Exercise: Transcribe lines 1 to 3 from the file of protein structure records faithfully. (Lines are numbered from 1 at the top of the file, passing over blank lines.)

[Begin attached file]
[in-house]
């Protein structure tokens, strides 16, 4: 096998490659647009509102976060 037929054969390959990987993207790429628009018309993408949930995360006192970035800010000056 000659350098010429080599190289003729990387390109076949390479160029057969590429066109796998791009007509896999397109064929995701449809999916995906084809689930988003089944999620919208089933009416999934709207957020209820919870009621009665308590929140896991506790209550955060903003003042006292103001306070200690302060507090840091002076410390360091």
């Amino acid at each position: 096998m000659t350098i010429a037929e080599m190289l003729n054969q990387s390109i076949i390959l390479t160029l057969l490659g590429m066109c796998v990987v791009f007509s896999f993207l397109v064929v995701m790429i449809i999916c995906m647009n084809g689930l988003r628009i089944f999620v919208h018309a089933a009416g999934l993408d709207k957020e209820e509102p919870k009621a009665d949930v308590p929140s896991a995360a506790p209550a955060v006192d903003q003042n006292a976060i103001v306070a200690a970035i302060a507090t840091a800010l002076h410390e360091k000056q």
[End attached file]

[in-house]
């Protein structure tokens, strides 16, 4: 096998490659647009509102976060 037929054969390959990987993207790429628009018309993408949930995360006192970035800010000056 000659350098010429080599190289003729990387390109076949390479160029057969590429066109796998791009007509896999397109064929995701449809999916995906084809689930988003089944999620919208089933009416999934709207957020209820919870009621009665308590929140896991506790209550955060903003003042006292103001306070200690302060507090840091002076410390360091």
């Amino acid at each position: 096998m000659t350098i010429a037929e080599m190289l003729n054969q990387s390109i076949i390959l390479t160029l057969l490659g590429m066109c796998v990987v791009f007509s896999f993207l397109v064929v995701m790429i449809i999916c995906m647009n084809g689930l988003r628009i089944f999620v919208h018309a089933a009416g999934l993408d709207k957020e209820e509102p919870k009621a009665d949930v308590p929140s896991a995360a506790p209550a955060v006192d903003q003042n006292a976060i103001v306070a200690a970035i302060a507090t840091a800010l002076h410390e360091k000056q």